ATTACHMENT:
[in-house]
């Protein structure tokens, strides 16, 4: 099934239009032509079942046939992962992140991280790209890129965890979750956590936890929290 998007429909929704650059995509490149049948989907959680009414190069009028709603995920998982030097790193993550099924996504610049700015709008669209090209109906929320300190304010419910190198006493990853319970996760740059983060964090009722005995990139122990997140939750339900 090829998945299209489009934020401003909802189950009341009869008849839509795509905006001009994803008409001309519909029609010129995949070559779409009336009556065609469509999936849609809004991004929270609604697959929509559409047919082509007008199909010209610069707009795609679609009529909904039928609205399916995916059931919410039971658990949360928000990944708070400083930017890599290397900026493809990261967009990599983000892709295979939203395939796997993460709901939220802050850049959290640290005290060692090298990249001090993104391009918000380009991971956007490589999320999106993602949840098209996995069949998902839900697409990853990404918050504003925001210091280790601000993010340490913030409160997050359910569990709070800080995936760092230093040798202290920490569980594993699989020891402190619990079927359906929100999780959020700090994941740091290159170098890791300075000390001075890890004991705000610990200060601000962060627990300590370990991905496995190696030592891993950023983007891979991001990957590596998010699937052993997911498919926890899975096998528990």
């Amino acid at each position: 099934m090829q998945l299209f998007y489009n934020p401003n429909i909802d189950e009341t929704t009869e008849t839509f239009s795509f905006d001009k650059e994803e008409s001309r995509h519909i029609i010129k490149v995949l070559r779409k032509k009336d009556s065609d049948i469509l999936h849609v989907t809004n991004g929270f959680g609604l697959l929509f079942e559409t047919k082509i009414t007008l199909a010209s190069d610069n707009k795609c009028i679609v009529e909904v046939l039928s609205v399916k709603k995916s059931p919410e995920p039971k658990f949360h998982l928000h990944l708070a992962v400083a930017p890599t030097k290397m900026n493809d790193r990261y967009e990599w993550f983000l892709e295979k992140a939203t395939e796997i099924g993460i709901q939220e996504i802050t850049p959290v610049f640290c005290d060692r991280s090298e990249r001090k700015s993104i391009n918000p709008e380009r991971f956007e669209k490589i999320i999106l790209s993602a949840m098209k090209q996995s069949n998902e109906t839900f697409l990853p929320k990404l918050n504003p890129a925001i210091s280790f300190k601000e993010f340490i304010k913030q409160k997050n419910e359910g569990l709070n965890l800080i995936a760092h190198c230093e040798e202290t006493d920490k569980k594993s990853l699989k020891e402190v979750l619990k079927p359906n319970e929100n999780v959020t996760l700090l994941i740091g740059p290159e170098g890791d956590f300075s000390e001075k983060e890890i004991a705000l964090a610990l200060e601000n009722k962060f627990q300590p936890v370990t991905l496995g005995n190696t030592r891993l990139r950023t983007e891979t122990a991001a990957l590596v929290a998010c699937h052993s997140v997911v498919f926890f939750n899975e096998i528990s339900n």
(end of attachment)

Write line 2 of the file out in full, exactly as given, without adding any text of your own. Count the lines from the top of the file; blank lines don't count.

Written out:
């Protein structure tokens, strides 16, 4: 099934239009032509079942046939992962992140991280790209890129965890979750956590936890929290 998007429909929704650059995509490149049948989907959680009414190069009028709603995920998982030097790193993550099924996504610049700015709008669209090209109906929320300190304010419910190198006493990853319970996760740059983060964090009722005995990139122990997140939750339900 090829998945299209489009934020401003909802189950009341009869008849839509795509905006001009994803008409001309519909029609010129995949070559779409009336009556065609469509999936849609809004991004929270609604697959929509559409047919082509007008199909010209610069707009795609679609009529909904039928609205399916995916059931919410039971658990949360928000990944708070400083930017890599290397900026493809990261967009990599983000892709295979939203395939796997993460709901939220802050850049959290640290005290060692090298990249001090993104391009918000380009991971956007490589999320999106993602949840098209996995069949998902839900697409990853990404918050504003925001210091280790601000993010340490913030409160997050359910569990709070800080995936760092230093040798202290920490569980594993699989020891402190619990079927359906929100999780959020700090994941740091290159170098890791300075000390001075890890004991705000610990200060601000962060627990300590370990991905496995190696030592891993950023983007891979991001990957590596998010699937052993997911498919926890899975096998528990």